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Wednesday, 22 February 2012

Working with Foamboard - Cutting Mitres

In the Foamboard Basics I covered how to mark and make straight cuts in foamboard, and I also showed you some example methods for joining these pieces. This is great for when you want to connect two pieces at right angles to each other. However, there may be times when you want to connect two sections of foamboard at an angle, or, for whatever reason, create a bevelled edge. In those cases, you will need to know how to cut at an angle.

Cutting at an angle can be absurdly tricky, but there are a number of things you can do to help makes things a bit easier for yourself.

Mitres & Bevels
A 45* Bevelled angle is useful because one will allow you to make 45* junctions, whilst two will allow you to make very neat 90* junctions (A Mitre Junction)! In order to cut a 45* angle you should start by marking a line as far in from the edge as the thickness of your Foamboard. So, in my case (using 5mm Foamboard) I would measure and mark a line 5mm in from the edge.

You can then take your blade and carefully make a straight cut through the top layer of card. This really only needs a good scoring. The next cut will be made with your blade held at an angle... the tip of your blade sits on the edge of the lower piece of card, the blade itself intersects the scored top layer of card so that in profile the blade is tracing a 45* line across the Foamboard.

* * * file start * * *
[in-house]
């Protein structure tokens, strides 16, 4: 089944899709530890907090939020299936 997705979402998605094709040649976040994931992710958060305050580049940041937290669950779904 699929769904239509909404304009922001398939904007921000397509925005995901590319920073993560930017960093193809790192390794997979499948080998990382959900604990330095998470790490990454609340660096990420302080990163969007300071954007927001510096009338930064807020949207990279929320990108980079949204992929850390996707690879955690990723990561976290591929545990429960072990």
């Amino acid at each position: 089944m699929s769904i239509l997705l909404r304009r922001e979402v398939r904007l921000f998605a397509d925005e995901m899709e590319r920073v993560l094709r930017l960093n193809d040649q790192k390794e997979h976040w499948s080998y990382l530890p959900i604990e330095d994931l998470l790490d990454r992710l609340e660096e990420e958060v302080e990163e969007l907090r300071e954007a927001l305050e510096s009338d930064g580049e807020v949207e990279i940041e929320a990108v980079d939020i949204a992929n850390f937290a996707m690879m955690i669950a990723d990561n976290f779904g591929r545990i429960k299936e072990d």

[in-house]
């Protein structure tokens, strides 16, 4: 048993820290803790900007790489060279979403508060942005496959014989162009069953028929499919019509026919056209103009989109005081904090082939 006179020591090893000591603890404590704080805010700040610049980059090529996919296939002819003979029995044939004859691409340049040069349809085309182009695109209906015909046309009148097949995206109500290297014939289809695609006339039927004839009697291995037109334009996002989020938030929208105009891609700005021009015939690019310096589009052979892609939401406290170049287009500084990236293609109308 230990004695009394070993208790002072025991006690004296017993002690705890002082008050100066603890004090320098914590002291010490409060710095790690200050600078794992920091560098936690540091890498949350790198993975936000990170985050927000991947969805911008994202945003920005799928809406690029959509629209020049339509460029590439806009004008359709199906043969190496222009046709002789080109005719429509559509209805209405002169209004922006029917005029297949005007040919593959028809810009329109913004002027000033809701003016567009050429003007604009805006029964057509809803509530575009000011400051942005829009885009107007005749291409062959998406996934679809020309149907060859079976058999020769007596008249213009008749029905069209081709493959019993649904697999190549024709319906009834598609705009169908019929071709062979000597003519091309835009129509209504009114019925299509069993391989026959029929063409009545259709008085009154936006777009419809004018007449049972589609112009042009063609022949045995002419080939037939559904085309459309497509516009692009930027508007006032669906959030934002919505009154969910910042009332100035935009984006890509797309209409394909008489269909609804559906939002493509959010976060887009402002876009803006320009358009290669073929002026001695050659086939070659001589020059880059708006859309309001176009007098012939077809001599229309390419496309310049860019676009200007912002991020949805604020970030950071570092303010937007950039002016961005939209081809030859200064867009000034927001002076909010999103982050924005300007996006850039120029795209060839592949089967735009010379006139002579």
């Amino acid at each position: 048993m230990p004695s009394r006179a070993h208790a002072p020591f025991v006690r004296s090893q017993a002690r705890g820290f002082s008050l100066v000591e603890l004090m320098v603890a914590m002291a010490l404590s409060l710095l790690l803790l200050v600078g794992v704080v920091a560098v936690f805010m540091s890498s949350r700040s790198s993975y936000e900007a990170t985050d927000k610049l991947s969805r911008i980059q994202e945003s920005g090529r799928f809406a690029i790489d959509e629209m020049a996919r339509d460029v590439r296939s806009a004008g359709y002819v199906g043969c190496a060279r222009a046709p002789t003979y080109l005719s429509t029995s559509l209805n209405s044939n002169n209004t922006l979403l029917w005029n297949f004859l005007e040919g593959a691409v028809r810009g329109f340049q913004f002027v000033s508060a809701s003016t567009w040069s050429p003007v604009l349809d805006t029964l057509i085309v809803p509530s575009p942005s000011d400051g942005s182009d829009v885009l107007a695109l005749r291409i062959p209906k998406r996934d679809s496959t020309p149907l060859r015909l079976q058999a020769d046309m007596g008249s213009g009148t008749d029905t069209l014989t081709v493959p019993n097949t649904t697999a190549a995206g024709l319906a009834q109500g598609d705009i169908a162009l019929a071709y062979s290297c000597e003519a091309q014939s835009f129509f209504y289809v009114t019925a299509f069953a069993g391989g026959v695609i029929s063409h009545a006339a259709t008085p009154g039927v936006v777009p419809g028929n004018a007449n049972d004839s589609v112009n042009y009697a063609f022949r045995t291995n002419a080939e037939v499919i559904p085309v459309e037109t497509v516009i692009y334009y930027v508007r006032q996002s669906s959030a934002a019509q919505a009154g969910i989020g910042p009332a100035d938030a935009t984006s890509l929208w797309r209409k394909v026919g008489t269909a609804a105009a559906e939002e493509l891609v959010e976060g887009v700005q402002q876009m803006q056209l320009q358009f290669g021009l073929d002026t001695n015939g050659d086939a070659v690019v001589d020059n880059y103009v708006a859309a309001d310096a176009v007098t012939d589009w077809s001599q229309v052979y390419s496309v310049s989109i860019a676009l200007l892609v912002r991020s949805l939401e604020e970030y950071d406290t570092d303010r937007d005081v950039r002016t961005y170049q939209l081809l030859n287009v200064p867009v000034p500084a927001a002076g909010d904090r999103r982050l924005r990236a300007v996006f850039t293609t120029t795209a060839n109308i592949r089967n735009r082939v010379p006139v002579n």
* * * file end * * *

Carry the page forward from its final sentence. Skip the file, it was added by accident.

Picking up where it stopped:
Making the cut is the difficult bit because it requires a slow, steady, but confident cut. Depending on your knifes design, you should be able to still use a ruler to help guide your cut and stop veering off course! If you can, do so as it makes things much easier!

You can use this technique to cut at pretty much any angle by adjusting where you mark the line in from the edge. A line further from the edge will give a shallower bevel, a line closer will give a steeper one. Use a bit of simple trigonometry if you want to work out exact angles.

The Trouble with Freehand Mitres
The problem with trying to cut mitres "freehand" is that they are not normally "clean"... you wouldn't want to have them visible if you could avoid it! Additionally, minor imperfections in the cut can result in less than accurate junctions. Most times, your bevelled cut will be concealed in a junction, and you can get away with filling in any gaps (such as with Liquid Green Stuff!). But if your cut will be exposed you may want it to look much smoother and neater. As a result, most people would prefer to use a special 45* Mitre Cutting Tool. There are a range of these available, including ones which cut a double Mitre, sometimes called "V" Cutting Tools. I'll cover this in more detail in the future.


  1. Great article Oink (I just replied to your reply).

    I'm playing with foamcore at the moment coincidentaly so this is very timely. I found that just glueing the sheets square could be covered up by making a plasticard cap for the joint (corners of buildings it looks fine) but your solution is far more elegant.

  2. The methods shown above and in the previous joining article help to avoid the need to cover up untidy corners. However, depending on the final finish you can use things like stone corner capping to help conceal the build junctions and speed up general construction. I plan to go over how to cover exposed edges in a future foam board article.

  3. Very helpful guide for joining foam sheets. I have recently purchased some foamboards from online store Foamboardsource.com and found these instruction very beneficial.

  4. Nice blog. Thanks for sharing that look’s awesome.
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